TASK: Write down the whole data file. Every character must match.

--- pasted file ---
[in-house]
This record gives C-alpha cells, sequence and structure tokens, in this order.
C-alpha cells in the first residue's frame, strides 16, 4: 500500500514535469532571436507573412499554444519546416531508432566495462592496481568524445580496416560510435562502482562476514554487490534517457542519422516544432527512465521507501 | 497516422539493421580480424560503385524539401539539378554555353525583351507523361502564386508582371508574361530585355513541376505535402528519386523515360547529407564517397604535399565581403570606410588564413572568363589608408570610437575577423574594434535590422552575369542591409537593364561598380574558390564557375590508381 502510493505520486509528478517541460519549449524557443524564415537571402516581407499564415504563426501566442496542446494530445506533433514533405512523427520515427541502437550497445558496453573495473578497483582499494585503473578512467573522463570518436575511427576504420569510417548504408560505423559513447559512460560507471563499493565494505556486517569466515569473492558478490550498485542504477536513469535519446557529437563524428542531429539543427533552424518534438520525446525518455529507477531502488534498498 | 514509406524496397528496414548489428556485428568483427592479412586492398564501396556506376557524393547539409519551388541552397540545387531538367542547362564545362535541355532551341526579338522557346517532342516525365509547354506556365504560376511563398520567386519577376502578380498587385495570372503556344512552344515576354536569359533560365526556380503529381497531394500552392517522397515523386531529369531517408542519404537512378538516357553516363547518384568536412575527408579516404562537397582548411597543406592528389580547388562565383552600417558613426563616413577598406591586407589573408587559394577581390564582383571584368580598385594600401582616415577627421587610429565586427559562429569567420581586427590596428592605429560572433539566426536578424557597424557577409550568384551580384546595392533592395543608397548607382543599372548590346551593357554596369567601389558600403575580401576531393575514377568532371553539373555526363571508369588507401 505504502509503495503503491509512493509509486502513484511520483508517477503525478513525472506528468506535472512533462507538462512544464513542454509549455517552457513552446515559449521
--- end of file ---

[in-house]
This record gives C-alpha cells, sequence and structure tokens, in this order.
C-alpha cells in the first residue's frame, strides 16, 4: 500500500514535469532571436507573412499554444519546416531508432566495462592496481568524445580496416560510435562502482562476514554487490534517457542519422516544432527512465521507501 | 497516422539493421580480424560503385524539401539539378554555353525583351507523361502564386508582371508574361530585355513541376505535402528519386523515360547529407564517397604535399565581403570606410588564413572568363589608408570610437575577423574594434535590422552575369542591409537593364561598380574558390564557375590508381 502510493505520486509528478517541460519549449524557443524564415537571402516581407499564415504563426501566442496542446494530445506533433514533405512523427520515427541502437550497445558496453573495473578497483582499494585503473578512467573522463570518436575511427576504420569510417548504408560505423559513447559512460560507471563499493565494505556486517569466515569473492558478490550498485542504477536513469535519446557529437563524428542531429539543427533552424518534438520525446525518455529507477531502488534498498 | 514509406524496397528496414548489428556485428568483427592479412586492398564501396556506376557524393547539409519551388541552397540545387531538367542547362564545362535541355532551341526579338522557346517532342516525365509547354506556365504560376511563398520567386519577376502578380498587385495570372503556344512552344515576354536569359533560365526556380503529381497531394500552392517522397515523386531529369531517408542519404537512378538516357553516363547518384568536412575527408579516404562537397582548411597543406592528389580547388562565383552600417558613426563616413577598406591586407589573408587559394577581390564582383571584368580598385594600401582616415577627421587610429565586427559562429569567420581586427590596428592605429560572433539566426536578424557597424557577409550568384551580384546595392533592395543608397548607382543599372548590346551593357554596369567601389558600403575580401576531393575514377568532371553539373555526363571508369588507401 505504502509503495503503491509512493509509486502513484511520483508517477503525478513525472506528468506535472512533462507538462512544464513542454509549455517552457513552446515559449521